JDR Vol.3 No.3 pp. 216-225
doi: 10.20965/jdr.2008.p0216


Conservation and Management of the Asian Crested Ibis in China

Yunshan Su

Institute for Environmental Culture, 559-4-223 Sakusabe-cho, Inage, Chiba, Japan

November 30, 2007
December 6, 2007
June 1, 2008
Asian Crested Ibis, habitat, conservation measure, reintroduction
During the latter half of the 20th century, due to environmental destruction, agricultural modernization, and excessive hunting, the population of the Asian Crested Ibis (Nipponia nippon), once distributed widely in Japan, China, Korea, and Russia’s Ussuri region, has declined dramatically. As a result, there have been no reported sightings of the Asian Crested Ibis since 1963 in Russia and since 1979 in Korea. In the case of Japan, the last 5 remaining wild Asian Crested Ibises were captured for captive breeding purpose, but due to unfortunate circumstances, the last Asian Crested Ibis died in October 2003, resulting in failure of the project. In the case of China, although no sightings were reported since 1964 for those once inhabiting northeast, northwest and southwest China, when its extinction was about to be declared in May 1981, 7 wild Asian Crested Ibises, including 3 chicks, were discovered in Yang Xian, deep in the Qin Lin Mountains in Shanxi Province. This news attracted worldwide attention. To conserve those remaining wild population and their habitat, China quickly established a centralized conservation framework. In the 26 years of this conservation policy, the original 7 individuals increased to 600 and, with the captive breeding population, the total population now exceeds 1,000. Thanks to steady progress in reintroduction to its original habitat and in research, the Asian Crested Ibis has been moved from the Critically Endangered to the Endangered List. Although the habitat of the Asian Crested Ibis has expanded with its wild population, issues on acquirements for foraging sites, conservation, and management of its habitat remain as conflicts arise between economic development and environmental conservation. A long-term conservation plan is thus needed that considers both the conservation of the Asian Crested Ibis habitat and benefits to local residents.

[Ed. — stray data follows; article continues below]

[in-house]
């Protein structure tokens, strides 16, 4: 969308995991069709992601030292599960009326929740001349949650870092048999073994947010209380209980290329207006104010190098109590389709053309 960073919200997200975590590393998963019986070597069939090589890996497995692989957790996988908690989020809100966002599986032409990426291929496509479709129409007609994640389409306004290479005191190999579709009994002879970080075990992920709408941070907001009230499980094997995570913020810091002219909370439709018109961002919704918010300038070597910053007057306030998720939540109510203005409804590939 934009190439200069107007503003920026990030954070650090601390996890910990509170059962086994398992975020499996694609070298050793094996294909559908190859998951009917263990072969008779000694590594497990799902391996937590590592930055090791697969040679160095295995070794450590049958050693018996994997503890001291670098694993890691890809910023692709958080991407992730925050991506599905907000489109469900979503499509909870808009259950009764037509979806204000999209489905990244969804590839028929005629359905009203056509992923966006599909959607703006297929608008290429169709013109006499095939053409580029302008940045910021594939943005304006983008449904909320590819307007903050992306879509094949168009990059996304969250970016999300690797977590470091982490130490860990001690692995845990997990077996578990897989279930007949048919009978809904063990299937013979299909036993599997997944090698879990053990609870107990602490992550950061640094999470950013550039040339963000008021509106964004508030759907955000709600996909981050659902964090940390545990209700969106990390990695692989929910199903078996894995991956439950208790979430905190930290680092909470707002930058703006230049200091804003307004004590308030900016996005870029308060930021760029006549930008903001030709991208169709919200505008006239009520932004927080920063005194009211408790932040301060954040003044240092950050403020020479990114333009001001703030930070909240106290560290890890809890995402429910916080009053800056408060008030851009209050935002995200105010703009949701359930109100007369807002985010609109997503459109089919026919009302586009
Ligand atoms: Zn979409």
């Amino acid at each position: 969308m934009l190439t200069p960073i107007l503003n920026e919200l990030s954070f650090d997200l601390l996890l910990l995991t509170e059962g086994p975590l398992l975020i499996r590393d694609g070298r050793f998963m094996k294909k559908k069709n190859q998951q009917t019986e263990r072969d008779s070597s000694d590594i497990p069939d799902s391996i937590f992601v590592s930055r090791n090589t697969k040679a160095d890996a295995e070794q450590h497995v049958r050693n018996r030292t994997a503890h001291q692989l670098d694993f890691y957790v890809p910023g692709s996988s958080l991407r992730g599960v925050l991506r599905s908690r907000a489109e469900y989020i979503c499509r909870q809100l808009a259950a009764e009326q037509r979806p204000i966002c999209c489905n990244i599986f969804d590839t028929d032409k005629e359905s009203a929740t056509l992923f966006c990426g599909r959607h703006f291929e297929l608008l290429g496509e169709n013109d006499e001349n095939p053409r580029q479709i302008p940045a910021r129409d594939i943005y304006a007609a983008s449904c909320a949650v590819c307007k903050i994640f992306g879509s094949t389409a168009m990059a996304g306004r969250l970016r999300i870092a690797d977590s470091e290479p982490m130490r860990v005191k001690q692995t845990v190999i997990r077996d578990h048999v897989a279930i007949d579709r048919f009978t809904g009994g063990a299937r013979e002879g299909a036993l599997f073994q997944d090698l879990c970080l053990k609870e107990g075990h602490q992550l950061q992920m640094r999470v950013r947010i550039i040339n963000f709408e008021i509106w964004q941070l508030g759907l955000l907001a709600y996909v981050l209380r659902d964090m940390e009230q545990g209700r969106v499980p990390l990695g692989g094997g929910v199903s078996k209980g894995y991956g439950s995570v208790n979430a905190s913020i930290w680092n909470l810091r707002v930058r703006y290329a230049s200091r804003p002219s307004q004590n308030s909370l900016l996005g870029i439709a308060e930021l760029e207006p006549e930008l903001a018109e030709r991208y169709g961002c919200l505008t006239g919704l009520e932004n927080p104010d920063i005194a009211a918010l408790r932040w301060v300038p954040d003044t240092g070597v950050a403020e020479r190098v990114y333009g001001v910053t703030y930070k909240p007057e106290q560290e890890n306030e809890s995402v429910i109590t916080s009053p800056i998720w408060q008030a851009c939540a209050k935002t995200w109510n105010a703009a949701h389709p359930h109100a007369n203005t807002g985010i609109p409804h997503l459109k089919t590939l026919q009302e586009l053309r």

Cite this article as:
Y. Su, “Conservation and Management of the Asian Crested Ibis in China,” J. Disaster Res., Vol.3 No.3, pp. 216-225, 2008.
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